Counter-terrorism expert George Readings looks at the problem of Islamist extremism in university and examines what can be done to tackle radicalism.
In an exclusive interview with the Sunday Telegraph, home secretary Theresa May yesterday warned that universities are ‘complacent’ over the radicalisation of their students.
Speaking ahead of tomorrow’s launch of the third UK ‘Preventing Violent Extremism’ (Prevent) strategy, she said:
“I don’t think they have been sufficiently willing to recognise what can be happening on their campuses and the radicalisation that can take place.
“I think there is more that universities can do.”
Her rhetoric reflects that of David Cameron’s Munich speech:
“Whether they are violent in their means or not, we must make it impossible for the extremists to succeed…
“We must stop these groups from reaching people in publicly-funded institutions like universities or even, in the British case, prisons.”
However, universities minister David Willetts has previously suggested he believes only a few individual students have become involved in extremism and that there is no wider problem on British campuses:
“I then ask the experts and the Security Services ‘what caused this to happen?’ Do we know that this person was radicalised as a result of being at a British university?
“…it is quite hard to pinpoint whether the university experience was the specific trigger.”
This comes after a report from Universities UK (UUK), the organisation representing British universities, said that universities should address only “aberrant behaviour”, claiming:
“The view of experts within government is that the higher education sector does not currently have a major problem with violent extremism”
More recently, UUK’s chief executive Nicola Dandridge reiterated these sentiments in an interview with the Telegraph:
“I don’t think there has been any evidence suggesting that speakers who are offensive to many people cause violent extremism in the student audience. There is no evidence of that.”
This is despite a steady stream of individuals leaving British Higher Education institutions and going on to become involved in terrorism.
Most famously, Omar Farouk Abdulmutallab, who tried to detonate a bomb on board a plane to Detroit on Christmas Day 2009, was previously a student at University College London where he was involved at the college’s Islamic Society. Similarly,Roshanara Choudhry – who tried to kill Stephen Timms MP – was previously a student at King’s College London.
Abdulmutallab is not the only individual involved with an Islamic Society to go on to become involved in violent extremism. Others include Kafeel Ahmed (Queen’s University Belfast/Glasgow Airport attack), Waseem Mughal (University of Leicester/convicted of inciting murder for terrorist purposes overseas), Yassin Nassari (University of Westminster /convicted for carrying blueprints of weapons) and Waheed Zaman (London Metropolitan University/’liquid bomb’ plot).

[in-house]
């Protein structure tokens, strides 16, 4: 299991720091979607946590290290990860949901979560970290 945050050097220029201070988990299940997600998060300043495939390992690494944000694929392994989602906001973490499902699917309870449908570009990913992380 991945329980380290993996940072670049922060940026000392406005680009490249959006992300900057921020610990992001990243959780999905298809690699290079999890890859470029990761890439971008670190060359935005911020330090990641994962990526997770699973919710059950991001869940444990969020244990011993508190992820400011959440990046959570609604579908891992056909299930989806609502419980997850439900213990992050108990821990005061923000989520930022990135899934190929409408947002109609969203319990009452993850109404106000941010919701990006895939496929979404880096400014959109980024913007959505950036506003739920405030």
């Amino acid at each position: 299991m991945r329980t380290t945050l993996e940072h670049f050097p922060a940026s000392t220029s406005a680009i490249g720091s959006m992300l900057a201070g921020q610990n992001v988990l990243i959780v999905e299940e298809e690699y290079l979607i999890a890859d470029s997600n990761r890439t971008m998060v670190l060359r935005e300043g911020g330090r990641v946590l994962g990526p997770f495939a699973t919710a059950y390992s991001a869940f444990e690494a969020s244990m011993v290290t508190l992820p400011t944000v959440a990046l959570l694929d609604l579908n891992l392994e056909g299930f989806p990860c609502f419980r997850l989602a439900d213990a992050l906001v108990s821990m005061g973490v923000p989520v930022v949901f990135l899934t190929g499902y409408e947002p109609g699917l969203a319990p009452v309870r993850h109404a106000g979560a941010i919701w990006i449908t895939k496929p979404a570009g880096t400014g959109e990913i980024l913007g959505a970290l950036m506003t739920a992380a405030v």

It is not only the threat of terrorism that is a concern. A recent report from the National Union of Students (pdf) revealed that 31 per cent of Jewish and LGB students have suffered hate incidents because of their identity.
Peter Tatchell has identified a link between homophobic and anti-Semitic incidents on campuses and talks given there by hate preachers:
“Many Vice-Chancellors are too weak and cowardly to take a stand. They fear being branded racist and Islamophobic. Instead of challenging these false slurs, they cave in to the hate-preaching fundamentalists.
“The failure of many university authorities to take a stand against homophobic and anti-Semitic clerics is complicity with fundamentalism and radicalisation. It is collusion with the gateways to terrorism.
These are serious problems which the Government has promised to address. At the same time, there is a risk that the disagreement between Willetts, on the one hand, and Cameron and May on the other, may have hamstrung efforts to counter university radicalisation. Whether or not this is the case will be seen tomorrow when the new Prevent strategy is announced.
As you’re here, we have something to ask you. What we do here to deliver real news is more important than ever. But there’s a problem: we need readers like you to chip in to help us survive. We deliver progressive, independent media, that challenges the right’s hateful rhetoric. Together we can find the stories that get lost.
We’re not bankrolled by billionaire donors, but rely on readers chipping in whatever they can afford to protect our independence. What we do isn’t free, and we run on a shoestring. Can you help by chipping in as little as £1 a week to help us survive? Whatever you can donate, we’re so grateful - and we will ensure your money goes as far as possible to deliver hard-hitting news.
Leave a Reply
You must be logged in to post a comment.